5 Minute Read...
Blue Cheese. Cats. The President. KPIs. What do they all have in common? You either love them or you hate them. So which one are you?
Lovers: You may be a little metrics happy. You want to know the stats and data behind everything in your agency. Your KPI dashboard may even be your homepage.
Haters: Okay well maybe you don’t hate KPIs, but you’re to busy, don’t understand them, or just don’t see the importance of it all. Either way, you avoid them like the plague.
But here’s the thing about KPIs, they are so important, yet, you can’t get too caught up in them. Try to track everything and you’ll suffer from analysis paralysis. Avoid them and you could be losing thousands (if not hundreds of thousands) of dollars a year. The key is to find a happy medium and that begins by tracking metrics that matter. So how do you pick the metrics that matter?
KPIs should inspire action, if they don’t they’re not worth your time.
KPIs were created so you could have a birds eye view on your agency. At the glance of a dashboard you should know how you’re performing right now and you should be able to predict where you’ll be in 6 months. Incredible right? Below, you’ll find 6 KPIs you should be tracking but might not be (yeah even you KPI lovers might have missed a few of these). Begin tracking these and you’ll be setting your agency up for success.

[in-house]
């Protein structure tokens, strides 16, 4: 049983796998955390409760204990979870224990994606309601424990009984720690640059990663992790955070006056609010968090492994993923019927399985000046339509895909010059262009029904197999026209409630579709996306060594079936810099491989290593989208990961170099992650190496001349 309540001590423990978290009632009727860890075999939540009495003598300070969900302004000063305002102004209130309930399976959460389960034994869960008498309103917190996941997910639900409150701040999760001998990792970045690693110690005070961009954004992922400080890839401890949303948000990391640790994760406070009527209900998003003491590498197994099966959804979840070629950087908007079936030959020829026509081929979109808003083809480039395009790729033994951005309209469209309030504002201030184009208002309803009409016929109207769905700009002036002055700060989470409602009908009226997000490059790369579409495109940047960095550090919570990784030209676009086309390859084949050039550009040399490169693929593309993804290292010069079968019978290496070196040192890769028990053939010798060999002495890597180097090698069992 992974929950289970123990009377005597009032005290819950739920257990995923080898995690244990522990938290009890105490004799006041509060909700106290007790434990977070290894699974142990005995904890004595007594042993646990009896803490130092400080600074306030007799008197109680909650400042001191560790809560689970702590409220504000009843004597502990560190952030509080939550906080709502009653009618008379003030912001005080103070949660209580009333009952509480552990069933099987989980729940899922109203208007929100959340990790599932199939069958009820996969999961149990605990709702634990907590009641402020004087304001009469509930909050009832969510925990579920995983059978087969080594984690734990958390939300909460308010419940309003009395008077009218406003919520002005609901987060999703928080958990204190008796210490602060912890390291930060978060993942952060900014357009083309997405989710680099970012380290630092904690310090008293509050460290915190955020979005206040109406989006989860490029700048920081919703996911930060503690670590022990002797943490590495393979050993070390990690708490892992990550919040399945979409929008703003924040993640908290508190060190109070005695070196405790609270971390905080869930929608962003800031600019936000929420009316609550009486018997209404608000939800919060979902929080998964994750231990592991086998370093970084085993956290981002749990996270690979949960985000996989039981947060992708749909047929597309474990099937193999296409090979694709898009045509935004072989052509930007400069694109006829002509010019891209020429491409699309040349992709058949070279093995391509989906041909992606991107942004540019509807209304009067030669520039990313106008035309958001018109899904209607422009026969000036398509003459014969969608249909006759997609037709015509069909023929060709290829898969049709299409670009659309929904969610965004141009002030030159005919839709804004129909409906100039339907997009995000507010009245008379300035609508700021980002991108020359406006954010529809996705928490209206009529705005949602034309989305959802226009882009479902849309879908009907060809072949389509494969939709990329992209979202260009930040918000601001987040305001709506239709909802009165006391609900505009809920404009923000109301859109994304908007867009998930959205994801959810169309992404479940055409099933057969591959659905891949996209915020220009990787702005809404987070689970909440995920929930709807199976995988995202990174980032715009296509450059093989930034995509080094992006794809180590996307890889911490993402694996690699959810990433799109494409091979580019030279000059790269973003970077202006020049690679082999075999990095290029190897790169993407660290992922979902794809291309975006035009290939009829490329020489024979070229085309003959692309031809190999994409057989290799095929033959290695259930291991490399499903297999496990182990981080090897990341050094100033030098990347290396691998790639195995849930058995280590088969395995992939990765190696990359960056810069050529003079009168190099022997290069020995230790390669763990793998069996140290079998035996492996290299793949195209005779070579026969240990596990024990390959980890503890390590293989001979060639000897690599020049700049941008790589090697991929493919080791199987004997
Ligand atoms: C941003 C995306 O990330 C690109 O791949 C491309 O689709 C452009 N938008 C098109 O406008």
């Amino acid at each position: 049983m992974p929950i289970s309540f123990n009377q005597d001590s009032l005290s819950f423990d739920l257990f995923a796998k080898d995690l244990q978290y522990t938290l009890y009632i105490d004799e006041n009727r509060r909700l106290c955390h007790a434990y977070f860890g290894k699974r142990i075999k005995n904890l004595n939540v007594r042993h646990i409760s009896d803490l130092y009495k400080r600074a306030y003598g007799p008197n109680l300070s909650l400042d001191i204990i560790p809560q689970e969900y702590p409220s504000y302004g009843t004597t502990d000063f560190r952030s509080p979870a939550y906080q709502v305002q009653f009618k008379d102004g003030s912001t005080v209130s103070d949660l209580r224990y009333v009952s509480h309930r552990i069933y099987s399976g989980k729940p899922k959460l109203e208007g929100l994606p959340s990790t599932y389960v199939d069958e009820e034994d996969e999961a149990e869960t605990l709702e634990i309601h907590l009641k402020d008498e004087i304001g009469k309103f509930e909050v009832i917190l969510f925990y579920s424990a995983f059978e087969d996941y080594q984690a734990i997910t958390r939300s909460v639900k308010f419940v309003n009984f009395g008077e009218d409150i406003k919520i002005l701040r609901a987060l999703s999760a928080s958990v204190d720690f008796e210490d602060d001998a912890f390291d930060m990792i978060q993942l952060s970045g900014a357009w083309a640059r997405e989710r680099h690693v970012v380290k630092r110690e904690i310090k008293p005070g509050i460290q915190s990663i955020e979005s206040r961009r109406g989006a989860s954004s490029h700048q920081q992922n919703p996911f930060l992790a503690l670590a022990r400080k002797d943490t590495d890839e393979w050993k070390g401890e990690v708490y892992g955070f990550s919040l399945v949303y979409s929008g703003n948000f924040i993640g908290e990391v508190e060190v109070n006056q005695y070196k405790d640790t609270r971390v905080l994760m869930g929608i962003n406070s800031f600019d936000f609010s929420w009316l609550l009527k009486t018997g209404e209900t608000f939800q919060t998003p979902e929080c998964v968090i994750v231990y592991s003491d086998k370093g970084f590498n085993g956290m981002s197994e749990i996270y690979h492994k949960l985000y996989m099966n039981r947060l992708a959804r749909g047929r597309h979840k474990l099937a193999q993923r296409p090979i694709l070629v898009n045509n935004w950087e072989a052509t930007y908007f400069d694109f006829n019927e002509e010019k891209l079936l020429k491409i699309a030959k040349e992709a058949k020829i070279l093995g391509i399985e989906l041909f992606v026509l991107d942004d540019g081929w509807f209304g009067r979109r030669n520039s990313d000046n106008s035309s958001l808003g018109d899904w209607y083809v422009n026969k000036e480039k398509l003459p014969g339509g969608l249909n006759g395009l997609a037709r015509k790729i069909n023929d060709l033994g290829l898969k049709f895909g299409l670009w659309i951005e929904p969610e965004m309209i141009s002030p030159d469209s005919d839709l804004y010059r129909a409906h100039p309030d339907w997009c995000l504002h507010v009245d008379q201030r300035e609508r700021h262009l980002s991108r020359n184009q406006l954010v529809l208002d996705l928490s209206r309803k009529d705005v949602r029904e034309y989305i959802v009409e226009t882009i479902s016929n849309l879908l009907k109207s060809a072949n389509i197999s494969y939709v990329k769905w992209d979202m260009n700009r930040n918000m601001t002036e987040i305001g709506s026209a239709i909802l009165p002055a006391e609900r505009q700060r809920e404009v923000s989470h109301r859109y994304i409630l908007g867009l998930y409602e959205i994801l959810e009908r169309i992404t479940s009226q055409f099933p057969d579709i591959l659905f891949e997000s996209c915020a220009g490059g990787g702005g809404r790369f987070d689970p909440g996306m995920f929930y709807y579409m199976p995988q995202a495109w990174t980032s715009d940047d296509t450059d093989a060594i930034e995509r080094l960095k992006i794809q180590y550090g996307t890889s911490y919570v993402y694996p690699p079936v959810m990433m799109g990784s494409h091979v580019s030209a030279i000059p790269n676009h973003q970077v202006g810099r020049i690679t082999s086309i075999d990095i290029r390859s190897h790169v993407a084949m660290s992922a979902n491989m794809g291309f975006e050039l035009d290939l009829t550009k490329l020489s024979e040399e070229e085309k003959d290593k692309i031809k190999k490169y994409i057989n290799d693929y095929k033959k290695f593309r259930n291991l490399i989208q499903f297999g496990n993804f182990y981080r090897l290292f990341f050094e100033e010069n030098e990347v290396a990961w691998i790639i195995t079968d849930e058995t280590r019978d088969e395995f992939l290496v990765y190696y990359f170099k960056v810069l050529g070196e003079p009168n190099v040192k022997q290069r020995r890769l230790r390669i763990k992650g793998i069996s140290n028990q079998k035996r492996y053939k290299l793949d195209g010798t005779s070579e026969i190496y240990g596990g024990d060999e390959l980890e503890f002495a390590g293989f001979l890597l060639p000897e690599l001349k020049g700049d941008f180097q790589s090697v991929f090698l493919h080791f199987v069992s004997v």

KPIs should inspire action, if they don’t they’re not worth your time
1. Employee Utilization Rate
Running an agency means you’re constantly swapping time for money, regardless of your pricing model. This means that your billable employees are your currency. The more productive they are the more profitable your agency becomes. To track this employees must log their time. I know, I know, this announcement will probably come with a few eye rolls but it’s the only way for everyone to become more profitable.
You then start by monitoring billable hours, these are the in-scope hours your clients are paying for. In a perfect world every billable employee would have a 100% utilization rate, but you have to factor in lunch, going to the bathroom, learning curves, agency meetings, breathing, and all of the other non-billable activities that pop up on an average day. It’s safe to shoot for an 80% utilization rate. Those who are more productive should be rewarded, those who fall short you need to have a chat with.
Once you have an average for each employee, add them all up and divide to find the average for your agency. This can let you know if you’re over or understaffed, it can help you set appropriate rates, and it will show who your best (and worst) performers are. This sets a productivity standard, holds project managers accountable, and gives you the necessary insight you need to increase your profit margins.